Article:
1849: Martha Banks to Eveline (Chapman) Kittredge

This letter was for sale on the internet in July 2011 and I transcribed it directly from e-bay.

Though not dated, it was probably written in April 1849 by Martha H. Banks (1785-1859), the mother of Eveline [Chapman] Kittredge, to whom it was sent. I have not yet identified Martha’s maiden name, nor have I confirmed the identity of her first husband who’s surname was Chapman and presumably died by 1820. In the 1820’s, Martha had re-married William Banks (1777-1848), given birth to a son — Alanson Wallace Banks (1827-1900) and, in 1849, found herself widowed again and living with her son in Swanzey, Cheshire County, New Hampshire. She probably died sometime in the 1850s. Her son, Wallace, appears to have married by the time of the (September) 1850 U. S. Census.

The recipient of the letter, the former Eveline Chapman, was born about 1803 and was married in the 1820s to Joshua Kittredge, a farmer residing in Ripley, Somerset County, Maine (1849). He was the son of Joshua Kittredge (1761-1834) and Beulah Baker (1768-1827) who lived in Nelson, Cheshire County, New Hampshire at the time of their deaths. By 1860, Eveline and Joshua would relocate to Foxcraft, Piscataquis County, Maine where they would continue to be enumerated in the U.S. Census records until at least 1880. Their daughter, Martha Celesta Kittredge (1827-1863) is mentioned in the letter along with her husband, Norman Stiles Jewett (1821-1897).

Stampless Envelope


Envelope addressed to: Mr. Joshua Kitridge. Ripley, Somerset County, Maine

Swansey [Swanzey, Cheshire, New Hampshire]
April [1849]

Well, Eveline, I have set down once more to write to you to let you know that I am still in the land of the living and hope these lines will find you enjoying health and as great a share of happiness as generally falls to the lot of mankind. It is a great while since I heard from you and there has been a great deal of sickness in this place and in all other places in this part of the country this last season. I herd that brother Daniel was sick last fall and they did not think that he would git well and [they] had buried to of his children. I rote to them but have received no answer. The dissentary went hard. It was is more the collery [cholera] as could be and not be the collary. I am now at home and there was seven deaths in this little village and twenty in one village at the west part of the town not mutch larger.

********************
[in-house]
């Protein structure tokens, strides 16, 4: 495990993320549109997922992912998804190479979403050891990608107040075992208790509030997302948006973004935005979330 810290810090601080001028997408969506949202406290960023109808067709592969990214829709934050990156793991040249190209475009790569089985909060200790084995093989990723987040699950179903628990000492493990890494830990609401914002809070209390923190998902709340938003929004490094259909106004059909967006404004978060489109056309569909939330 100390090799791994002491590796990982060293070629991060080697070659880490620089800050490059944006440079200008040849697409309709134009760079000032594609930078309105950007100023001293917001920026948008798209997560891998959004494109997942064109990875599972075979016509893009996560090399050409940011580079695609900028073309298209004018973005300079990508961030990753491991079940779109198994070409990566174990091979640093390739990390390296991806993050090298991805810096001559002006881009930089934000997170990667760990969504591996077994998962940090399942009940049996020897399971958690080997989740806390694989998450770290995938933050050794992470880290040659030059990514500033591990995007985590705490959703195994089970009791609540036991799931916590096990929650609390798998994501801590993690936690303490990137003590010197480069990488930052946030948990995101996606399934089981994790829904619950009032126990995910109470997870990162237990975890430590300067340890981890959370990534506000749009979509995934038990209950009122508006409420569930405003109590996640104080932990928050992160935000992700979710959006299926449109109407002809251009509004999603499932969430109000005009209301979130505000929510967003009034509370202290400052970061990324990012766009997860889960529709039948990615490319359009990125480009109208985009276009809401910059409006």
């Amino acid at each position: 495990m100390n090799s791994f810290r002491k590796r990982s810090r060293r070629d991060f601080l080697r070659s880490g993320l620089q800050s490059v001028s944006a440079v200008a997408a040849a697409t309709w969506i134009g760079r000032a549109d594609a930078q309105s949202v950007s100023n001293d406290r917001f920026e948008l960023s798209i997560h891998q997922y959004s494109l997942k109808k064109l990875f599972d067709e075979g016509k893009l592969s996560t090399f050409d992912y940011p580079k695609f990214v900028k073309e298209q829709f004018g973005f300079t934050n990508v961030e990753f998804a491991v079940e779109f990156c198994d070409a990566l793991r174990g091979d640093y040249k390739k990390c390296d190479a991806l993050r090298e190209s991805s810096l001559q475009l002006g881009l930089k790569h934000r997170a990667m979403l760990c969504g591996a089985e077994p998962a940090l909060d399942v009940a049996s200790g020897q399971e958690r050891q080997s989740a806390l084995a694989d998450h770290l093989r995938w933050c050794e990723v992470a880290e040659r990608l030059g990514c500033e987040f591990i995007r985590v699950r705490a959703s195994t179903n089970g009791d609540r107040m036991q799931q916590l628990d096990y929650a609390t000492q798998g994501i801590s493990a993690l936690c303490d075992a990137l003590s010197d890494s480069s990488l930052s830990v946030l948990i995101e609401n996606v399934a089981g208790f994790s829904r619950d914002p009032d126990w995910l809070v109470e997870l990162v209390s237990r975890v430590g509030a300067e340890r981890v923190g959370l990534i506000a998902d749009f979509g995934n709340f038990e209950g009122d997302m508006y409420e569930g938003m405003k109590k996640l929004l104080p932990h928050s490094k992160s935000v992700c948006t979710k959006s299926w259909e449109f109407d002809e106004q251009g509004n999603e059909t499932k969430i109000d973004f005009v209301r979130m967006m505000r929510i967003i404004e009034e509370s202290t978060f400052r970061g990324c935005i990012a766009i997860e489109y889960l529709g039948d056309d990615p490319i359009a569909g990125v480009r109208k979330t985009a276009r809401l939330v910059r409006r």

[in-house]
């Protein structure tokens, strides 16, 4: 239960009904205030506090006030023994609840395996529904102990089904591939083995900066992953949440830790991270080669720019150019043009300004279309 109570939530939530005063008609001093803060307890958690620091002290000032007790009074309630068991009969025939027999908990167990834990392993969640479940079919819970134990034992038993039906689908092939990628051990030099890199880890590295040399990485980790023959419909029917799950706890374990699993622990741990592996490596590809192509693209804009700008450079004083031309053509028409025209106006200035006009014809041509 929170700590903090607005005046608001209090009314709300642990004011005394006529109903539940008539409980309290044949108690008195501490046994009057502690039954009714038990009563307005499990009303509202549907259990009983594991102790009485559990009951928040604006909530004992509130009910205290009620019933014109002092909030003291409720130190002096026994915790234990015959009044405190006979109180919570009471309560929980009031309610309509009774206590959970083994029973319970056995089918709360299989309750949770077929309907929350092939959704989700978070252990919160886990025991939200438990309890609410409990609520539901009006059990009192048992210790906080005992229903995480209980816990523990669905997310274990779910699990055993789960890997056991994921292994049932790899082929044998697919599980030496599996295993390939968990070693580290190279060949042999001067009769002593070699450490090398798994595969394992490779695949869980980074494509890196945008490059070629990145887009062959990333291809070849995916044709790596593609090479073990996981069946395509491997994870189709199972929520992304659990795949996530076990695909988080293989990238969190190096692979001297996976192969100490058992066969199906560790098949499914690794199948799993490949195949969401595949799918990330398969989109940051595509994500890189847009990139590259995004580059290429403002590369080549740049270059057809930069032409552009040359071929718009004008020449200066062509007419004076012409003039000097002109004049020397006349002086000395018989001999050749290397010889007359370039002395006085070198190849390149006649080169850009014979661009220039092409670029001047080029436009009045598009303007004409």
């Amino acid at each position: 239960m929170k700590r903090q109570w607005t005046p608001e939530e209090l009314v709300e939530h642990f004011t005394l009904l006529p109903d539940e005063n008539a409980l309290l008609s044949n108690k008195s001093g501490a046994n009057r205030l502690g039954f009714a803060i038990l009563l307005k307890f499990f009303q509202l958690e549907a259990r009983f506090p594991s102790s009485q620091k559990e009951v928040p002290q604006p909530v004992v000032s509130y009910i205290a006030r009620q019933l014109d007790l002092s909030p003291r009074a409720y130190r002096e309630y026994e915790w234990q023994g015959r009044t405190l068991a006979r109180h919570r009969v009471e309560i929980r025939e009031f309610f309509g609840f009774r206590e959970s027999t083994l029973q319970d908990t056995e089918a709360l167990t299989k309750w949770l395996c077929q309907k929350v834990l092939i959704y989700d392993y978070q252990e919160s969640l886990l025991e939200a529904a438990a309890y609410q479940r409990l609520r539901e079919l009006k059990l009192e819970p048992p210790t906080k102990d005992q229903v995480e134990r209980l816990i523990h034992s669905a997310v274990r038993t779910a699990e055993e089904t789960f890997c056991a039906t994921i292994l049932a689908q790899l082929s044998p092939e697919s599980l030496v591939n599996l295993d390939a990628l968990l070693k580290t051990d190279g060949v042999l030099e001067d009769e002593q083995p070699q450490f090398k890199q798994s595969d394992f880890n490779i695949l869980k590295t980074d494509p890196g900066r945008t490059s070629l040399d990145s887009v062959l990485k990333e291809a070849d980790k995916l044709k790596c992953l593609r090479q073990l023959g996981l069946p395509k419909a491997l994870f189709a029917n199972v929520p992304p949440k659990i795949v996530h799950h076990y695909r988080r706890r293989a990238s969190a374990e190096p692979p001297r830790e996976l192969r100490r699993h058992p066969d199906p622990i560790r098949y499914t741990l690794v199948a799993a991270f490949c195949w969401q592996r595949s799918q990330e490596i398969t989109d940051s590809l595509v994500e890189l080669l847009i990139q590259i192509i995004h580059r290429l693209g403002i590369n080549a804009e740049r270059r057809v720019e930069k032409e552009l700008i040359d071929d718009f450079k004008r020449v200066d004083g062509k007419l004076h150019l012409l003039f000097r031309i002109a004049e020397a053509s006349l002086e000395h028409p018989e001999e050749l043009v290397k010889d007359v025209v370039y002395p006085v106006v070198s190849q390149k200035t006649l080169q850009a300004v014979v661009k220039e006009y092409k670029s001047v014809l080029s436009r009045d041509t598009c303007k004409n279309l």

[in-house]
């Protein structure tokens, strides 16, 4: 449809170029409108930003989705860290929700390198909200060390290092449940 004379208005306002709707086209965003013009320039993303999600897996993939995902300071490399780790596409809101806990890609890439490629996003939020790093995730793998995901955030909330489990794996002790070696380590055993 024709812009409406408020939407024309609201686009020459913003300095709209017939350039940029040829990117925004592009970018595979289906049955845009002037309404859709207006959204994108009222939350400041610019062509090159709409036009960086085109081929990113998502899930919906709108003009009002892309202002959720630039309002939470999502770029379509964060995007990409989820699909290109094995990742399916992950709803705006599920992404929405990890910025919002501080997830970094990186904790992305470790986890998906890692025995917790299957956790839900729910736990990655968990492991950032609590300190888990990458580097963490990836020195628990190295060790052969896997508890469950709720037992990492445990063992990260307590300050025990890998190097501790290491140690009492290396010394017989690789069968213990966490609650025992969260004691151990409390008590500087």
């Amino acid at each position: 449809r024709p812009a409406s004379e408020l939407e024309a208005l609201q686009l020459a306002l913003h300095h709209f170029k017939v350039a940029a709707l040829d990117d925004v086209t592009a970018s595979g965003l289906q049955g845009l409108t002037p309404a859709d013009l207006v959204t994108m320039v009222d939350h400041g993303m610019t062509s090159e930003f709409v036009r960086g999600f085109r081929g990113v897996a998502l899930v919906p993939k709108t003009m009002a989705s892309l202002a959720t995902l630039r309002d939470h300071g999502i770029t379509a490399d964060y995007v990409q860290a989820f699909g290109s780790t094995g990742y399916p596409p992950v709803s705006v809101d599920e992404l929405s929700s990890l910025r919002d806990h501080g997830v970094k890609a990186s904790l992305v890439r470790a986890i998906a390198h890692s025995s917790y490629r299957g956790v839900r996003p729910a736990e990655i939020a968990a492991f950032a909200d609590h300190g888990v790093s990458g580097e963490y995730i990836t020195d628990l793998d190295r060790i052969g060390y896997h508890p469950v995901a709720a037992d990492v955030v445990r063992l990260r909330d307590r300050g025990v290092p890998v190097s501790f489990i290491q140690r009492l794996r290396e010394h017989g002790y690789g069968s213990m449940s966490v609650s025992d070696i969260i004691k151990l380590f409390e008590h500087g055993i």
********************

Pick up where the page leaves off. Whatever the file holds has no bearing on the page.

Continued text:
I thought then that I would write. Waited for you to write but have herd nothing from you. My health has been rather poor this winter but I am in hopes that I shall git well. I feel a great deal better then I did to months ago. I had the liver complaint so bad that it caused me to have the catarrh at the worst rate. I have been at home all winter but have been able to do my work. Wallace fetch my wood and water.

Stephen Jewett's Bitters, ca. 1849

I have not herd whether it was sickly with you or not. I have been taking Dr. Stephen Jewett’s bitters and I think they have done more good than any of our doctor medicen would have done. I want you should write and tell me all about the children and what they are doing but don’t let them go to California. Puffs we read of are from those that have got there and would be glad to git back if they would git money enough to fetch them home. I know one man that went from here, or rather from Boston, but he married one of our neighbors and brought her home to stay while he was gone and she received a letter from him last week. He has been sick all winter and his clothes and tools have been under water for six weeks. He has had the scurvy and the fever and ague and the bilious fever and said he should come home when his time was out. He went in company with others. It takes so mutch money to carry so many to the gold digins that it is very scarce and hard to be got.

We have had a long winter and the wether is not very warm yet. I should be glad to have you come and see me this fall if convenient. They say that there is not so mutch danger to come by water as by railrode. I feel rather lonesome for the most part of the time. I am alone. Wallace works at the box shop. He is at home at meal time and at bed time. I tell him that I want he should git married but he says he shant be hurried. But I think he will be in the fall if not before. He is going to finish the backroom and that is a sine for if he does not git married, we do not need it.

Business has been very brisk in this place this winter but they say that pails [buckets] are all down. We have had a great deal of rain this spring. The water is so high in the [Ashuelot] River that there has not a wheel turned in the west village for five weeks and it never rained faster than it did last night. It seemed to come down as though it run in streams. Wallace said the river was hier this morning then he ever saw it. There will [be] no wheels turn here to day. The wether has been very cold and everything is very backward. Grass begins to look green.

Give my love to [your daughter] Martha and [her husband] Norman [Jewett]. Tell them to write. Give my love to all of the children and write often for we may never see each other again in this world but I have great confidence that we shall meet in another. But I must draw to a close for I am tired so I must subscribe myself your ever affectionate mother till death.

Write for I like to hear from you often. Give my respects to Joshua. Tell him to write, Good by.

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